Pricing is one of the hardest hurdles people that design or craft have to overcome. Pricing something more tangible than a website or logo is easier because you have a baseline with cost of materials and people can physically hold what you’ve created. My favorite business pricing resource comes from the book, Craft, Inc. Seriously, if you don’t own it buy it now.
First, you need to know how much your time is worth. What do you need be making an hour (be reasonable and fair with yourself) to make a living? Make a chart to break down your hourly wage per minute, and keep track of how long it takes you to make things. You should try to work fast, too. Multiply your decided hourly wage by production time.
Now add the cost of your time plus cost of materials (break down the cost of that glue you’re using, etc.). Next determine your overhead costs. This includes cost of things like your rent/mortgage, utilities, phone, insurance, postage, packaging, packing materials, promotional materials, etc. Don’t forget to include equipment like a drill, sewing machine or fancy printer. These items have life expectancies; research them and breakdown the depreciation value down to the hour and add that in, as well.
#1. Multiply your hourly wage x production time
#2. Add cost of materials
#3. Add overhead costs
#4. Add the sums of #1-3 and you get your Wholesale Price
#5. Multiply your Wholesale Price by two to get your Retail Price
If you look at the figures you will see the Wholesale Price just reimburses you for your materials and time. The Retail Price gives you a profit. Please get Craft, Inc. for a further breakdown; it’s one of my fave craft business books.
If you are designing logos or building websites you can start with the above steps 1-4 (your “equipment” costs would be for items such as your computer, mouse, design programs you use, etc.) plus factor in your experience. Just Creative Design wrote an article on pricing that lists some other things you could factor in and he included great links you should check out.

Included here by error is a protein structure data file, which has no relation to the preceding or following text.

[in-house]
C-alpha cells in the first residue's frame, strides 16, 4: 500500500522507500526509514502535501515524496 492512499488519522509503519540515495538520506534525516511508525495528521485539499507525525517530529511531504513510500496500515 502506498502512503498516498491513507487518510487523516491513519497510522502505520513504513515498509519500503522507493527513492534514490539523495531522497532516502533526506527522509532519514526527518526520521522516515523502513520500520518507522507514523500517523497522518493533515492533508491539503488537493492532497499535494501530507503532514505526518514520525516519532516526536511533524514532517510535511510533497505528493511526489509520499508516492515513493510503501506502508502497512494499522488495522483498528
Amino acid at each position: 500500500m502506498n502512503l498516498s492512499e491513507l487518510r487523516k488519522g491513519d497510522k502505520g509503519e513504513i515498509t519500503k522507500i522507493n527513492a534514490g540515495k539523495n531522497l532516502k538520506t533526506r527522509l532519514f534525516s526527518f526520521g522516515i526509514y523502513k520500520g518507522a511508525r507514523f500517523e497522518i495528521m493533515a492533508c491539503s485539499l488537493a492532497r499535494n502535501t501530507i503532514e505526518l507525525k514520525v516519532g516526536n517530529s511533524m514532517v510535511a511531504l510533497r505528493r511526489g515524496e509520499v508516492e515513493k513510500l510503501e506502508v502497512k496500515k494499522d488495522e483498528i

As someone that runs a graphic and web design business, I looked into what the going rate was for my area for people in that profession. I started with that rate and then factored in what I wanted to be paid.
I charge a lot less than most people in my profession because my mission is to help people starting out take their dream to the next level at affordable rates. I chose to take a pay cut. When I expanded my business I explained my mission to people interested in working with me and they took a pay cut as well because they believed in and wanted to be a part of my goal.
That said, there are some people out there that charge a fraction of what I do and I cannot wrap my head around what they are making hourly because I know roughly how long it takes to build a site. A client of mine once said she’d seen some super low prices but didn’t want to take her business there because her thought was if they didn’t value their time, they weren’t going to value hers. There is a good lesson to take from that when pricing your products or services. If you charge too little people are going to think your products or services are not worth much. Most people starting out will price their products or services too low. I know I did. When I started out I was scared to raise my prices, but I have found that anytime I have raised my prices my sales have never dropped, and in some cases even increased.
Whether you’re a crafter, designer, vintage or supplies seller, I hope this post will help you with your new (or revamped) business. Check back for more business posts.